The new CAVE allows for a high dimension of liveliness and interactivity and creates a highly immerse experience for the user. A significant role to create this effect plays the large image space, which surrounds the user almost completely. “The desired WOW-effect is especially intense on novice VR-users, since the 3D image creation is always tailored to their current position and viewing angle“, states Lorenz. Body and head movements result in a changed perspective, so that the user can look around and compass objects in front of him in a natural way.

The research project was partially funded by the government through the funding program “Zentrales Innovationsprogramm Mittelstand (ZIM)” (central innovation program for small and medium-sized businesses). Involved companies have been, upon others, Menzel Container Vermietung und Verkauf GmbH from Lichtenau, EPM Schaltanalgen GmbH from Frankenberg, Golle Zelte & Planen GmbH from Plauen, WIKOMEDA located in Radebeul, as well as WOLFRAM DESGIGN from Dresden. “The successful collaboration of the involved companies and research institutes resulted in a bundled expertise, which rendered the simple and cost effective transportation, the easy and fast buildup, the high reliability of operation, the equipment’s protection from exterior influences, and the full-fledged compatibility with VR-software possible”, states Brunnett proudly.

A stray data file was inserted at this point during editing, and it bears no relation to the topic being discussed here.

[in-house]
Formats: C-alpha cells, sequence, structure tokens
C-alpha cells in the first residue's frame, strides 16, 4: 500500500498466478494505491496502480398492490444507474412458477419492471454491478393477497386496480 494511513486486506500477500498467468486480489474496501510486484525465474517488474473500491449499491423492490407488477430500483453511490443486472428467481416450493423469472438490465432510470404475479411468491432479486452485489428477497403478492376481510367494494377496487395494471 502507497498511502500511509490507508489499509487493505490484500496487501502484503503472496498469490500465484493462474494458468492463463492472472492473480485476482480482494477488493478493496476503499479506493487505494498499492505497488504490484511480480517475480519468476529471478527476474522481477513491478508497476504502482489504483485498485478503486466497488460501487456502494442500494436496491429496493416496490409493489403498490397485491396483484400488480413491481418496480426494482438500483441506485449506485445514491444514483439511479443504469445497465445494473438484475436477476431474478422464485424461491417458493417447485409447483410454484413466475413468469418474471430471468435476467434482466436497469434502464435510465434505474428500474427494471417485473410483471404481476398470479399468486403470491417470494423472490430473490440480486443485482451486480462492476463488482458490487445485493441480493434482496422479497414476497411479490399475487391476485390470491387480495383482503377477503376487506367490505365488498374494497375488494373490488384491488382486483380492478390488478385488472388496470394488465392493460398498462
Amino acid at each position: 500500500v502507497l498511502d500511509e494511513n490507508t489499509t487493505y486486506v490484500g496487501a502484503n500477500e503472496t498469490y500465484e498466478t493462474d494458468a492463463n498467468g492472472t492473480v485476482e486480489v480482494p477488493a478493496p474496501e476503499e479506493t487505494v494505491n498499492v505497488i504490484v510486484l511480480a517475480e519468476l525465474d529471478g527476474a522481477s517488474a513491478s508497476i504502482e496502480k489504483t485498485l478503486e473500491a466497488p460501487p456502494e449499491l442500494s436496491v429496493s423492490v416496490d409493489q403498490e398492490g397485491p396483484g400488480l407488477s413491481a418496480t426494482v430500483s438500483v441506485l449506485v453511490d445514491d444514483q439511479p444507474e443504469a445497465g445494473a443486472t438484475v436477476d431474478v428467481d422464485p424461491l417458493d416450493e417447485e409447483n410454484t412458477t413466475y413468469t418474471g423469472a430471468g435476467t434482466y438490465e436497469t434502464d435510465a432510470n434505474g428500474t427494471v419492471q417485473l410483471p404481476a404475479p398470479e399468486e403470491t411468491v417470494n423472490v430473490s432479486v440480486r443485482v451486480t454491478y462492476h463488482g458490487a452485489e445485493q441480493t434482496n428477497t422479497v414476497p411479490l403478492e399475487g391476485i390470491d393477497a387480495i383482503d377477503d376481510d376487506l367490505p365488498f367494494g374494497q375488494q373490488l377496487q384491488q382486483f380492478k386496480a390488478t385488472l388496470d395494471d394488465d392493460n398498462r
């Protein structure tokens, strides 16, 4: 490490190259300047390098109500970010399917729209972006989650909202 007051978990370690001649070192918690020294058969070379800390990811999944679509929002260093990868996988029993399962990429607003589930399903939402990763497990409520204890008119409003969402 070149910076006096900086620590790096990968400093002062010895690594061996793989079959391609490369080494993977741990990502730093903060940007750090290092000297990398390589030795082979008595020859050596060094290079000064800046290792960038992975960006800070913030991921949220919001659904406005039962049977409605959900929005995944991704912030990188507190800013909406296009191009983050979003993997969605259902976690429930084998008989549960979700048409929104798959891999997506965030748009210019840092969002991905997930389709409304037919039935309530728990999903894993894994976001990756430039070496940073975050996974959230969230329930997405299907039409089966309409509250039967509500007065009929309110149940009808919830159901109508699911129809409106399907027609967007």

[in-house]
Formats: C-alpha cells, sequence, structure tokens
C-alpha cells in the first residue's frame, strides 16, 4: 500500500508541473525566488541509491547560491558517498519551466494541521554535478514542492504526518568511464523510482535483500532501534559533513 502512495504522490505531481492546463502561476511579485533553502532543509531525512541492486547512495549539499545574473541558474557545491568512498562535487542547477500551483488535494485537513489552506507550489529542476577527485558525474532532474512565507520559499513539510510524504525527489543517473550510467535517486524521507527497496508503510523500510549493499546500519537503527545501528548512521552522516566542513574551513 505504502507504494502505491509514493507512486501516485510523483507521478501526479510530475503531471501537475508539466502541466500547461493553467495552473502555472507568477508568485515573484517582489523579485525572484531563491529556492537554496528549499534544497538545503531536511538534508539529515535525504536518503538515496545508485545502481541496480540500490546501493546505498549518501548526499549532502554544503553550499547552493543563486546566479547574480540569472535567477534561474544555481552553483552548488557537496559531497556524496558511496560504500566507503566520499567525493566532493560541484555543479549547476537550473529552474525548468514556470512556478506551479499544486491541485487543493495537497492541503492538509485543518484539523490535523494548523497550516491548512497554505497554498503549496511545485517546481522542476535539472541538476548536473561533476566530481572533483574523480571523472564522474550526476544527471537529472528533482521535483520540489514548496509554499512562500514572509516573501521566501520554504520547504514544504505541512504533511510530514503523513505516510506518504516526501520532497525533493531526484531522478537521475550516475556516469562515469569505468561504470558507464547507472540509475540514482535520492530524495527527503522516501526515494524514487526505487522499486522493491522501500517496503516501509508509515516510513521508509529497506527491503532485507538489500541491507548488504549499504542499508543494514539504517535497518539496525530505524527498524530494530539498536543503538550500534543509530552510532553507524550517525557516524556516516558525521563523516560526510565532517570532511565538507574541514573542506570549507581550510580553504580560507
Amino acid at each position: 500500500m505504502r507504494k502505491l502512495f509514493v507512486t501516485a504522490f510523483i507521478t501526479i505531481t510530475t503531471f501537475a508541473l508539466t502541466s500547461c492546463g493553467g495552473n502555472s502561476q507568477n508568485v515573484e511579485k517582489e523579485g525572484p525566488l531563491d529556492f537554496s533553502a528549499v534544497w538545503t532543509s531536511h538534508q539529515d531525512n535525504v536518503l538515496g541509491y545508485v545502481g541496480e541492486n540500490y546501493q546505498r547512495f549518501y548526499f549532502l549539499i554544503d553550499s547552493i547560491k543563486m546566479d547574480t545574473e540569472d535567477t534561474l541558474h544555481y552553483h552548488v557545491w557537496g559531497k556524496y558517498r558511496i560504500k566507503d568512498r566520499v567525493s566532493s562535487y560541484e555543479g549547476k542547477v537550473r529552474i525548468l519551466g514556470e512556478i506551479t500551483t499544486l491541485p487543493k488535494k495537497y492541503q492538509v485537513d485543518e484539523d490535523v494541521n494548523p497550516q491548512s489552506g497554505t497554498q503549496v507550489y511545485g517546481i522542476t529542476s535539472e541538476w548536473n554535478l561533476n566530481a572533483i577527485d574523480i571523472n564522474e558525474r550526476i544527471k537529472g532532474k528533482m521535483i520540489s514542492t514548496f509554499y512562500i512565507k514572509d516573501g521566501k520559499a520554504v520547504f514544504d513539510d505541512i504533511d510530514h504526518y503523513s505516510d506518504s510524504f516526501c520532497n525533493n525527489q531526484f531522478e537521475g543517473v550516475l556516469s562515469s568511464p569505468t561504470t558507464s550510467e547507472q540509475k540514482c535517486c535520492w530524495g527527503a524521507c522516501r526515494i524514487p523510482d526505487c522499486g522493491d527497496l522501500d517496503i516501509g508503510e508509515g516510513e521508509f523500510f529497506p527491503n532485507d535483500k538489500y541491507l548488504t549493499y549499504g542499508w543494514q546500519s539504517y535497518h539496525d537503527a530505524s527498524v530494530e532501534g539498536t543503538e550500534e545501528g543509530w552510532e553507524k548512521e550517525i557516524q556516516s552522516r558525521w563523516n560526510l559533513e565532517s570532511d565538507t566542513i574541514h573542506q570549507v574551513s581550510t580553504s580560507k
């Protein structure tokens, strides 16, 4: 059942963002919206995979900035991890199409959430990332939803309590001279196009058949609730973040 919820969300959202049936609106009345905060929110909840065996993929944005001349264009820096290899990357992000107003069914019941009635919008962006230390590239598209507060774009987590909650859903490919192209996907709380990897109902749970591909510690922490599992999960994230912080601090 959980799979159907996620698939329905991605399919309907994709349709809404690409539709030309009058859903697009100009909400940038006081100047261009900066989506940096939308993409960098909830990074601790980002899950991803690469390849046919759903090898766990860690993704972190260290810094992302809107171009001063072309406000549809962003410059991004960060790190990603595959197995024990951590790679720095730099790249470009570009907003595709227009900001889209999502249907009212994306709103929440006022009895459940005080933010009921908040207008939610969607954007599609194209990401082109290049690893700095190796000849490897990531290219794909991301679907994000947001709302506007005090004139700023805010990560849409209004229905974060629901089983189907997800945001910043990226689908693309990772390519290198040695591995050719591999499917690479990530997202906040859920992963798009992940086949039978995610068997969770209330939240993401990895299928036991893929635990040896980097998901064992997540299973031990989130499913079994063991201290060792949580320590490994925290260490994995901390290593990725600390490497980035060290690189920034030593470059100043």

The prototype of the “3D-Cube” was located at the inner courtyard of the Bötcher building at the TU Chemnitz for the last few months to assemble all the developed parts of the partners into one system. Students of the faculty for computer science already had the opportunity to explore the new system and dive into the virtual world. The container will be merchandised through the project’s consortium - leading by the Menzl Container Vermietung und Verkauf GmbH - in the near future. “The main objective is to make our mobile facility and the realized VR-presentation system accessible to a larger group of people. For example, companies should be able to present their prototypes, which exist as computer models only, at fairs in a lifelike fashion to potential customers”, previews Brunnett.

Further information are supplied by Prof. Dr. Guido Brunnett and Mario Lorenz through phone at ++49 371 531-31533 or -31441 as well as via eMail at

(Author: Mario Steinebach, Translation: Tom Uhlmann)

Mario Steinebach